Shaken, Not Stirred: Walk of Shame

Breast Cancer Believe Hope Woman Illness Concept

Sometimes a second opinion is not a good thing.

Sometimes it adds more layers of confusion and uncertainty to existing chaos.

I have two doctors, in two cities, who are both receiving the labs and reports. I adore them both and one actually referred me to the other years ago when Sam was born. My primary GP has been heading all of this boob stuff, and has been quick and decisive. So far, we’re good with everything and the lumpectomy is scheduled for Monday. But my other doctor, my gynecologist, called the other day, and while he is NOT countering the findings or approach given to me, he asked about the lumpectomy and reconstruction from it? He wanted me to have a second opinion from one of his trusted colleagues, to ask about simultaneous reconstruction.

I thought this lumpectomy would be so small that there would be no need to fix anything now or later. I thought it would be simple. But when your beloved doctor begs you to get that second opinion, you do, because you know he has your best interests at heart, proven over many years of grieving with him and having him save my life a few times.

Yesterday I had a consult with his recommended breast surgeon. We’ll call him Dr. SK. Dr. SK is skilled and competent and he was mostly caring. He knew that we were there for a second opinion and asked if we were interested in his take. Of course, we said. That’s why we’re here. He got the results of my MRI (from Monday) before my other surgeon, because we were in there. He also got that last lab test we were waiting for. HER2 negative is what we wanted, so we’re in a good place there. That means that while chemo is still on the table, it’s not as automatic a concern.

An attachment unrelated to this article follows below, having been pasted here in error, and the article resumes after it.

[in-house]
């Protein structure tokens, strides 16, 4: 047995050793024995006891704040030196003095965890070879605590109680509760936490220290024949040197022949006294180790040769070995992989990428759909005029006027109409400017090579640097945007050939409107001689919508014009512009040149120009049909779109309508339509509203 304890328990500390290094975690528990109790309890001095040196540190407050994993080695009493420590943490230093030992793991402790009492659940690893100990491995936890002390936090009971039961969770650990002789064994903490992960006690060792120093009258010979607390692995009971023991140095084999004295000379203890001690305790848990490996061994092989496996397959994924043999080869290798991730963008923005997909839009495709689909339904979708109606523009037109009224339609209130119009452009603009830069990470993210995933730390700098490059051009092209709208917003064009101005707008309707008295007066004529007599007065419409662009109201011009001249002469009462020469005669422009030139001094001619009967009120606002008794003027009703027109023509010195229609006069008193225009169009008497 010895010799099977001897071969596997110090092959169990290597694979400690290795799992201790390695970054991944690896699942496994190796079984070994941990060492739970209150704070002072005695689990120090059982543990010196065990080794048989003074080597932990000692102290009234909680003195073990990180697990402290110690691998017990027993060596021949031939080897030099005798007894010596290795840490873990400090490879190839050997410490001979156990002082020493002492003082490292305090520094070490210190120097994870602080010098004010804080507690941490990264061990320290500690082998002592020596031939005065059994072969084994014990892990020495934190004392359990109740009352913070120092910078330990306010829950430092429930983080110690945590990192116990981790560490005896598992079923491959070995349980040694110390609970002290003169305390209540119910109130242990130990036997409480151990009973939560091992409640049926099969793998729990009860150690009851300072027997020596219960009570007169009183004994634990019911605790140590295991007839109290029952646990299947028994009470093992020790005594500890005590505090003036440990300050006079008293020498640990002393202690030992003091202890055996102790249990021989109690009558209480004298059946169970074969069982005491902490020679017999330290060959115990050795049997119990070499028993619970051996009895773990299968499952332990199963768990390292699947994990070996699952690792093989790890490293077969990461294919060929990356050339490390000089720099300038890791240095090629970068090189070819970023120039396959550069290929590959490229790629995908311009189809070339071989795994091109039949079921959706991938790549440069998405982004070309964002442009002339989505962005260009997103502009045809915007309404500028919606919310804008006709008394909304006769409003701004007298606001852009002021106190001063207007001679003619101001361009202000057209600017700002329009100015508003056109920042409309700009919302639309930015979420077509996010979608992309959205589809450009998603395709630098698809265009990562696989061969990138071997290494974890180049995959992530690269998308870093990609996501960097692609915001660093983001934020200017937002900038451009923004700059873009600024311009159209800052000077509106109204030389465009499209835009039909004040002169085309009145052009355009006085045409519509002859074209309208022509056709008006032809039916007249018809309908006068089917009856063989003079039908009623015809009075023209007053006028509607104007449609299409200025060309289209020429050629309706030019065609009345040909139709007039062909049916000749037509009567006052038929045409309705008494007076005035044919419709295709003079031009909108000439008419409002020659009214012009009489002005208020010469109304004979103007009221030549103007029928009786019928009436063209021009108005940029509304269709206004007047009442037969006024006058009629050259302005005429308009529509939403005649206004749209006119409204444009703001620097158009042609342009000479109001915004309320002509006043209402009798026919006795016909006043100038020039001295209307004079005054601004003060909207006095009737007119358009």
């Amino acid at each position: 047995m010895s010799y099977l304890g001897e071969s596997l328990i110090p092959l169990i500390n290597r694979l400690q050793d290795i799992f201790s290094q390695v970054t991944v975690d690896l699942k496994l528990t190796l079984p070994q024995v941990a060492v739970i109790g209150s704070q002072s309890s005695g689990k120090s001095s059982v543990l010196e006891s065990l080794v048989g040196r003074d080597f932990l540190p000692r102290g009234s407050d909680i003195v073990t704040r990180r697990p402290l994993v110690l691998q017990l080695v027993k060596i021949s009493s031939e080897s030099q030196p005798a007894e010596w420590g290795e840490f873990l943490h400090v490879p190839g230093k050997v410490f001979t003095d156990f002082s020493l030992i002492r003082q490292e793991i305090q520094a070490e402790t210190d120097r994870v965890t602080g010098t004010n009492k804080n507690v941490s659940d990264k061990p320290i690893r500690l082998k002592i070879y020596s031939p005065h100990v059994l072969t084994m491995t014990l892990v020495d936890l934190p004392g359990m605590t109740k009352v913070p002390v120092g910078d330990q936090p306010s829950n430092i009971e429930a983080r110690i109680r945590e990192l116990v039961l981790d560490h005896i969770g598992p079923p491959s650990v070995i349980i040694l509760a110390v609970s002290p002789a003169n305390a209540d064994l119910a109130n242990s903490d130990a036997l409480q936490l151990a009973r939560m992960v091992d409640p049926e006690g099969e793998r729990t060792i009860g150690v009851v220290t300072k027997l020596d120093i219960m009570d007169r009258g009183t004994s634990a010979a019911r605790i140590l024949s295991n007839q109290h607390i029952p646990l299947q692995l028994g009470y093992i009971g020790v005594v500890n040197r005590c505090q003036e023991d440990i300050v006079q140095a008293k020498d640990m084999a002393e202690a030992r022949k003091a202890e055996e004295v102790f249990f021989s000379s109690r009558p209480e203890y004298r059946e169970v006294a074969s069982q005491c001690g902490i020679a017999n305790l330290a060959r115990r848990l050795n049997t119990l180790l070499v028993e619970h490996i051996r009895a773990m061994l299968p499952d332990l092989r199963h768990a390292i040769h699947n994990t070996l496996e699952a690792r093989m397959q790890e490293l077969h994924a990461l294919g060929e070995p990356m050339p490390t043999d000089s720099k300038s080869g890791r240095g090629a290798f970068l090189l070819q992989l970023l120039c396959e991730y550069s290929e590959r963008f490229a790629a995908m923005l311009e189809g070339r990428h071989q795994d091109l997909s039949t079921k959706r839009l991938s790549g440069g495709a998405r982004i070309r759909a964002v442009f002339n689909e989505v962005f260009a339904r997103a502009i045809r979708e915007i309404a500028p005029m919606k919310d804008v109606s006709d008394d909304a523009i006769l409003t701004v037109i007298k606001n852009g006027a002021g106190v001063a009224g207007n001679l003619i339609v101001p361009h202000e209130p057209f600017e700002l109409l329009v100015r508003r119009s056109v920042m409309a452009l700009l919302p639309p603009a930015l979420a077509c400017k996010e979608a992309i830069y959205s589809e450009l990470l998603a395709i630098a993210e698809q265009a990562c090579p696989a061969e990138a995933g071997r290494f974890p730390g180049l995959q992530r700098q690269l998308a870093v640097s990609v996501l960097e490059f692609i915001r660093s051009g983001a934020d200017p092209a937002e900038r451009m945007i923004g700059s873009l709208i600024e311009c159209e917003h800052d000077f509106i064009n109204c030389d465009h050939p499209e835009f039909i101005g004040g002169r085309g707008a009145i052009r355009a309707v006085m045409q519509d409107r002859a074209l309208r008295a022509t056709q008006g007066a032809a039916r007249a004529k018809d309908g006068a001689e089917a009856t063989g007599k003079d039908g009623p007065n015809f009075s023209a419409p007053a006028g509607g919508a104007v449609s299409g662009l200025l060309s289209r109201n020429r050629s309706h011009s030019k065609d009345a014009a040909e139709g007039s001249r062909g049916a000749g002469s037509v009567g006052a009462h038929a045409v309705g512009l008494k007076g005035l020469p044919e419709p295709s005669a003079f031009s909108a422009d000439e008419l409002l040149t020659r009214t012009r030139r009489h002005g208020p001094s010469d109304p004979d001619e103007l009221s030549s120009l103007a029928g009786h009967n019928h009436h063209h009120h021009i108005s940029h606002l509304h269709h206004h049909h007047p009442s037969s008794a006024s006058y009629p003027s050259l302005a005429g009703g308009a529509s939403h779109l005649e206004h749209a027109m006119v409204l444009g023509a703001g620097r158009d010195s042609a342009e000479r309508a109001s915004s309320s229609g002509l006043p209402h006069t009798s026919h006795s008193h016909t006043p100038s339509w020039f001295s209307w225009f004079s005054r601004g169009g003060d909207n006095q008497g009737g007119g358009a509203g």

But my MRI shows two small, very small, tumors shooting off of the main one. Next thing I know, I’m scheduled for ANOTHER needle biopsy  Thursday, a follow up appointment with Dr. SK on Tuesday and surgery on Sept. 2, even though I’m already scheduled for a lumpectomy on Monday with my primary surgeon. Then he autographed his book for me (I swear this is true) and sent us on our way, completely confident that we would return to him next week. (Did I also mention that he had smelling salts taped to the back of every door in the office? Kinda creepy…)

We left and I was reeling with too much input. I also felt the need for a shower, because I had just cheated on my surgeon, Dr. B, who I like and trust very much.

Yes, these two doctors approach the lumpectomy differently, though both will remove it. While I was attracted to the process Dr. SK outlined, I don’t like being sold hard—and we were—and I don’t like having another doctor’s expertise disrespected. (No nothing overt was said to that thought, just tone and ‘tude.) This is where my Super Power skills of people reading, honed expertly from years of shoveling BS through my reporter’s brain, comes in. The alarms in my head were blaring from Dr. SK!

It took me several hours of soul-searching, bitching, moaning, analyzing, identifying my feeling and making panicked phone calls to my beloved Dr. D. to decide that I was in good hands where I was, with Dr. B.